ASEAN FTA: Is It Creating Agricultural Trades?

ASEAN FTA: Is It Creating Agricultural Trades?

Published: 2013.10.23
Accepted: 2013.10.23
Dept. of Food and Resource Economics, Korea University

Song Soo Lim

Dept. of Food and Resource Economics, Korea University, Seoul, Korea



ASEAN member countries have an abundant resource including land and mineral deposits. As the region has embraced globalization and market openness, it is realizing its comparative advantage in the agricultural industry and reaping the benefit of trade liberalization. Despite a relatively declining contribution to the GDP of the countries, agriculture remains as an important sector to keep employment, sustain rural economies and accumulate foreign exchange. The stellar rates of agricultural growth in the transition economies including Cambodia, Laos, Myanmar and Vietnam is another stepping stone to higher economic development. To fulfill full potential of the CLMV economies, ASEAN would need to provide proper institutional arrangements that promote a rapid transfer of agricultural technology and market transactions. Panel data estimate using a gravity model comprising of three binary variables over the 1995-2010 periods which provides a persuasive conclusion that the formulation of ASEAN and its subsequent trade reforms have contributed to net creating trade of agricultural products. These findings shed light on how the successive enlargements accompanied by deepening integration to the wider world could make ASEAN achieve the goal of establishing a single market and production base.


Established in August 1967, the Association of Southeast Asian Nations or ASEAN has evolved into an emerging economic community. Initiated by the five founding fathers, including Indonesia, Malaysia, Philippines, Singapore and Thailand, the association has added six more countries, namely, Brunei Darussalam in 1984, Vietnam in 1995, Lao PDR and Myanmar in 1997, and Cambodia in 1999 (Figure 1).

It was not until 1976 when ASEAN sets in a legally binding order, the Treaty of Amity and Cooperation in Southeast Asia (TAC). The TAC paves the way for ASEAN’s fundamental principles as follows: “mutual respect for the independence, sovereignty, equality, territorial integrity, and national identity of all nations; the right of every State to lead its national existence free from external interference, subversion or coercion; non-interference in the internal affairs of one another; settlement of differences or disputes by peaceful manner; renunciation of the threat or use of force; and effective cooperation among themselves. These principles of non-intervention, non-interference and non-confrontational conflict resolution are collective identities of the so-called “ASEAN Way” (Goh 2003; Jones 2010).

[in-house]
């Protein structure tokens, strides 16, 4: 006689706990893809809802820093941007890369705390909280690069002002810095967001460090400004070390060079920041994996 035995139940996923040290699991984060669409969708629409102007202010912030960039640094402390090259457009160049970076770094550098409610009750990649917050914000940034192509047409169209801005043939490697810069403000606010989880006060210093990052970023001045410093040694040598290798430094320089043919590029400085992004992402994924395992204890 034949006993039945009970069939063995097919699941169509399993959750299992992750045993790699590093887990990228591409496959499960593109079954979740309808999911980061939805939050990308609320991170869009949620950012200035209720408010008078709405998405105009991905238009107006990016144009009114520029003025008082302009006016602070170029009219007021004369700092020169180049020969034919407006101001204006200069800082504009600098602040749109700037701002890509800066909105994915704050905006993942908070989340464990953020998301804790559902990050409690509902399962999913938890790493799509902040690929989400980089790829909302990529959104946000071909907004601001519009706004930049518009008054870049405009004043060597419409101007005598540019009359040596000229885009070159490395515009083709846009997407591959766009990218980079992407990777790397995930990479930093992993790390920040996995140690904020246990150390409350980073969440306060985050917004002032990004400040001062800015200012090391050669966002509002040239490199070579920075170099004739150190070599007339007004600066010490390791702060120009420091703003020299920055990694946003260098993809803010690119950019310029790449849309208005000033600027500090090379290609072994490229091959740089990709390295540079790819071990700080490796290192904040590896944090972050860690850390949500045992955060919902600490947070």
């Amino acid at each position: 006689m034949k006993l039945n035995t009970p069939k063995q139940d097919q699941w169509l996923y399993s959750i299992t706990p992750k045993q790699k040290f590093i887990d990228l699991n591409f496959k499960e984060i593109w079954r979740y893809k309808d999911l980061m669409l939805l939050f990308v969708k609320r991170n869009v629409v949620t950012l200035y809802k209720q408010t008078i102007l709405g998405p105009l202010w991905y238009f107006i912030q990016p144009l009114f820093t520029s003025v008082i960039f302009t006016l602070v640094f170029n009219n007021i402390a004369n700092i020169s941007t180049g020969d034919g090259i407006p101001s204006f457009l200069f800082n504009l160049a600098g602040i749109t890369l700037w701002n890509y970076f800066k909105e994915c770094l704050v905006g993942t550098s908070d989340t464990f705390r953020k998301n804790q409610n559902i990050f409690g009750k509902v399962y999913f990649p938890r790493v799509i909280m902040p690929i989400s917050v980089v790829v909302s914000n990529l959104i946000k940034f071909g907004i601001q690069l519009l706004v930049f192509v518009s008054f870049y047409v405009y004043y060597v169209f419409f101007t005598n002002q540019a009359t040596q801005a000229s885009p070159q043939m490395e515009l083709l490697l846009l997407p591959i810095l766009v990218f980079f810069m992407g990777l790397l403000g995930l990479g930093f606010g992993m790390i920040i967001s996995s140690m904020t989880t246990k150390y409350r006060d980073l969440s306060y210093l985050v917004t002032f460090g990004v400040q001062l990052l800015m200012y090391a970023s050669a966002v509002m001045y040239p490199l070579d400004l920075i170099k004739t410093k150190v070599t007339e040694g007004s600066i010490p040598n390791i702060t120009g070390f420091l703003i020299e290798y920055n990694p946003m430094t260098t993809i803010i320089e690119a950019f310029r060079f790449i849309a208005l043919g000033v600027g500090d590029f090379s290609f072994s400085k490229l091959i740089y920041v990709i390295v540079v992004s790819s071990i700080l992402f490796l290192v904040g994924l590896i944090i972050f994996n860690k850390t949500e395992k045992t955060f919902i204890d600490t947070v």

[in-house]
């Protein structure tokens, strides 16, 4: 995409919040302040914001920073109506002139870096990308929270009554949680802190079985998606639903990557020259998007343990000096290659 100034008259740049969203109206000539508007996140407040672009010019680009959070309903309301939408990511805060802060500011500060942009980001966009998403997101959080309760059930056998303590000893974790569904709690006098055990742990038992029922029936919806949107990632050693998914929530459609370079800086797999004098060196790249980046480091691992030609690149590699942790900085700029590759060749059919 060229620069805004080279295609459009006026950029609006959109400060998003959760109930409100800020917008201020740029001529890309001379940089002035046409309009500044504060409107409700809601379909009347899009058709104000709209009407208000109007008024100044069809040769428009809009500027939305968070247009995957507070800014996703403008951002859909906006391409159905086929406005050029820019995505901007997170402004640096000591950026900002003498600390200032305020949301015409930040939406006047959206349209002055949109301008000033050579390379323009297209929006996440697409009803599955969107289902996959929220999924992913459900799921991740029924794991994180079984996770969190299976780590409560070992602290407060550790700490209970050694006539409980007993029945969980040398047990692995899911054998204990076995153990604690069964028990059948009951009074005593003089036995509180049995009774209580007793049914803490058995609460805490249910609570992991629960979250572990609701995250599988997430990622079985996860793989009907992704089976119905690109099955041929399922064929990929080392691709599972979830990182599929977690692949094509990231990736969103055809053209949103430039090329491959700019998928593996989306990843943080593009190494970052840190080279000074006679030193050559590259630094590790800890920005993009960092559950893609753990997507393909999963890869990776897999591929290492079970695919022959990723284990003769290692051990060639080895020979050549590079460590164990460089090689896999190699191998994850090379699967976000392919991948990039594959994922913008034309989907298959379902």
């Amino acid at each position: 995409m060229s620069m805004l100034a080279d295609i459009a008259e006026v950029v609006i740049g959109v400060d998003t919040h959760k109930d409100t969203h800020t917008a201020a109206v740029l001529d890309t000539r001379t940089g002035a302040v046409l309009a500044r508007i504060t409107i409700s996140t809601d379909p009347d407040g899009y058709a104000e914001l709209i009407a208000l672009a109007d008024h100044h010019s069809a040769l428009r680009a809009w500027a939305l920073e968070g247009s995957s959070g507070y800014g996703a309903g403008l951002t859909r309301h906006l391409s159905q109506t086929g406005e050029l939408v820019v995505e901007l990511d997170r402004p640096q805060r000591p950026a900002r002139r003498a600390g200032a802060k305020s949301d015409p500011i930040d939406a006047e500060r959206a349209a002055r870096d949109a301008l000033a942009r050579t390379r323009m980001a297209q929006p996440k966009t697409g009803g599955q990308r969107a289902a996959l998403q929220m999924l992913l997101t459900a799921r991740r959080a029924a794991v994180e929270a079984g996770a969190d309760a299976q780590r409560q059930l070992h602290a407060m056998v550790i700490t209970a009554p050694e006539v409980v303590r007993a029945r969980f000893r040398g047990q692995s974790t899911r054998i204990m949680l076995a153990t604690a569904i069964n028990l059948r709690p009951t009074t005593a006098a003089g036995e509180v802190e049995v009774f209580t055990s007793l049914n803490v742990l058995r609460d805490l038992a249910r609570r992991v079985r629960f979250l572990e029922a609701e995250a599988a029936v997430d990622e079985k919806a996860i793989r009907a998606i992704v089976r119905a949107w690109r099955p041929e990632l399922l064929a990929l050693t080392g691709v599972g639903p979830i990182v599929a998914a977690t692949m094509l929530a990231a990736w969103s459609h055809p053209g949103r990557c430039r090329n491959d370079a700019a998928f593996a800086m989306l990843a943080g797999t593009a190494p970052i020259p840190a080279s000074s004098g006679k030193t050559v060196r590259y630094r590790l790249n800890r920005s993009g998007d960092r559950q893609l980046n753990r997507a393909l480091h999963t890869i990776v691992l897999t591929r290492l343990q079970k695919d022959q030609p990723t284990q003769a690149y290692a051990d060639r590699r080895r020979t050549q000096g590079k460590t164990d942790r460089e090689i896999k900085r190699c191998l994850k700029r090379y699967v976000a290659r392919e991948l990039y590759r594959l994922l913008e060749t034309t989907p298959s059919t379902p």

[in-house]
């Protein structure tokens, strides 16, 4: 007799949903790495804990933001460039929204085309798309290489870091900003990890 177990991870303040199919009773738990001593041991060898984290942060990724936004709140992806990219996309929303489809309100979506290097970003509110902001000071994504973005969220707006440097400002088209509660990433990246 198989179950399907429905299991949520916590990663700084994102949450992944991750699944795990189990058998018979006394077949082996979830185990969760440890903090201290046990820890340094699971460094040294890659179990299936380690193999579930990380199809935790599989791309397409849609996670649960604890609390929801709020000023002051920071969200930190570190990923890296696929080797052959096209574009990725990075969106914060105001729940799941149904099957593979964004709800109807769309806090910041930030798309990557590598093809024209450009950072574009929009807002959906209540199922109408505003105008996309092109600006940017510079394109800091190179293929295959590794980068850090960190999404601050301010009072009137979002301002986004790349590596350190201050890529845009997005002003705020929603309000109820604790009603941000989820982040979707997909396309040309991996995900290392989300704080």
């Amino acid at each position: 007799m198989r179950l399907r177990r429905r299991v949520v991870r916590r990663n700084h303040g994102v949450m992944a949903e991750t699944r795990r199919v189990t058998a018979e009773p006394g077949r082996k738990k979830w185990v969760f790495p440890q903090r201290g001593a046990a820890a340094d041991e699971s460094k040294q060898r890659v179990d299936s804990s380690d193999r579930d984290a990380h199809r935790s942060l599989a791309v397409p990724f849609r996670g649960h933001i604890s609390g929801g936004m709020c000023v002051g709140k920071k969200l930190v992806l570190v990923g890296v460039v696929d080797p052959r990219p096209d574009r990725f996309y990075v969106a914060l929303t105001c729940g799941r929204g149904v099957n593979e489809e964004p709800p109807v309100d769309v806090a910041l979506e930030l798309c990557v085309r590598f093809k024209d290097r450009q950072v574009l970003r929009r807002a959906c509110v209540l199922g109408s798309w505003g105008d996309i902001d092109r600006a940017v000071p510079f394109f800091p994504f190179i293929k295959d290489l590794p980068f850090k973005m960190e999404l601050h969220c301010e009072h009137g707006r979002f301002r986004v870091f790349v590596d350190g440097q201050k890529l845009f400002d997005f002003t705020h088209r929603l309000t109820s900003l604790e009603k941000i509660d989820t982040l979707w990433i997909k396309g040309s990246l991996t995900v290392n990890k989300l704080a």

Along with the ASEAN Way, ASEAN has been working for greater regional integration. For example, the 9th ASEAN Summit in 2003 agreed to set up an ASEAN Community and the 12th ASEAN Summit of 2007 affirmed this commitment and decided to accelerate the establishment of ASEAN Community by the end of 2015. As a pillar of the ASEAN Community, ASEAN Economic Community (AEC) aims: (a) a single market and production base, (b) a highly competitive economic region, (c) a region of equitable economic development, and (d) a region fully integrated into the global economy. Accordingly, the AEC will transform ASEAN to a single market economy with the size of 602 million consumers and US$2.6 trillion GDP (ASEAN Secretariat 2013a).



Economic Dynamics and Openness

Table 1 shows ASEAN has grown at an average annual rate of 5.3% over the period of 1984~2012. This growth rate is about twice the levels of growth experienced by the OECD (2.7 %) and surpasses the level of growth by the world (3.5%). Among ASEAN, Cambodia recorded the highest growth rate of 7.7%, followed by Vietnam (6.7%), Singapore (6.5%), and Lao PDR (6.3%) in the same periods. However, Lao PDR, also known as Laos, has grown most rapidly with the average growth of 8.2% since 2010, followed by Singapore and Cambodia.


Especially, the ASEAN transition economies, namely Cambodia, Laos, Myanmar and Vietnam (CLMV) are embracing market economics and delivering most dynamic economic performance in the region.[1] For example, Cambodia has achieved rapid economic progress since 1993. GDP growth in the 1990s and 2000s helped to more than triple per capita income to US$760 in 2010 and contributed to a reduction in the poverty rate from 47% in 1994 to 21% in 2008 (World Bank 2011).